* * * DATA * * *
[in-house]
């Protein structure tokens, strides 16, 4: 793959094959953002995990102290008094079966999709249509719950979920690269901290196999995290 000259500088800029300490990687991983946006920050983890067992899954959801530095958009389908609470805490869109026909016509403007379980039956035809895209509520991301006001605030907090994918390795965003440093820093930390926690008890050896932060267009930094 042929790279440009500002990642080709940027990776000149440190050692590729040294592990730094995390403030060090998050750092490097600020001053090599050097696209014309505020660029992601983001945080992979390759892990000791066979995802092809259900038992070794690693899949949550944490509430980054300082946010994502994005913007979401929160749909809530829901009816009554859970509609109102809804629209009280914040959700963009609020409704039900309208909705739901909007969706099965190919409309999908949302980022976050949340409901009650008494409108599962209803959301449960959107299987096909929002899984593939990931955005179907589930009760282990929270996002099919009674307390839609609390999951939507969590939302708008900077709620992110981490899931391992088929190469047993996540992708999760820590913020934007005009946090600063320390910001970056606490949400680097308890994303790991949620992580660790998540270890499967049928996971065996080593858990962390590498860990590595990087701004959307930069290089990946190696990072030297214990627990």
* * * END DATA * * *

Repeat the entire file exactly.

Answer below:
[in-house]
């Protein structure tokens, strides 16, 4: 793959094959953002995990102290008094079966999709249509719950979920690269901290196999995290 000259500088800029300490990687991983946006920050983890067992899954959801530095958009389908609470805490869109026909016509403007379980039956035809895209509520991301006001605030907090994918390795965003440093820093930390926690008890050896932060267009930094 042929790279440009500002990642080709940027990776000149440190050692590729040294592990730094995390403030060090998050750092490097600020001053090599050097696209014309505020660029992601983001945080992979390759892990000791066979995802092809259900038992070794690693899949949550944490509430980054300082946010994502994005913007979401929160749909809530829901009816009554859970509609109102809804629209009280914040959700963009609020409704039900309208909705739901909007969706099965190919409309999908949302980022976050949340409901009650008494409108599962209803959301449960959107299987096909929002899984593939990931955005179907589930009760282990929270996002099919009674307390839609609390999951939507969590939302708008900077709620992110981490899931391992088929190469047993996540992708999760820590913020934007005009946090600063320390910001970056606490949400680097308890994303790991949620992580660790998540270890499967049928996971065996080593858990962390590498860990590595990087701004959307930069290089990946190696990072030297214990627990």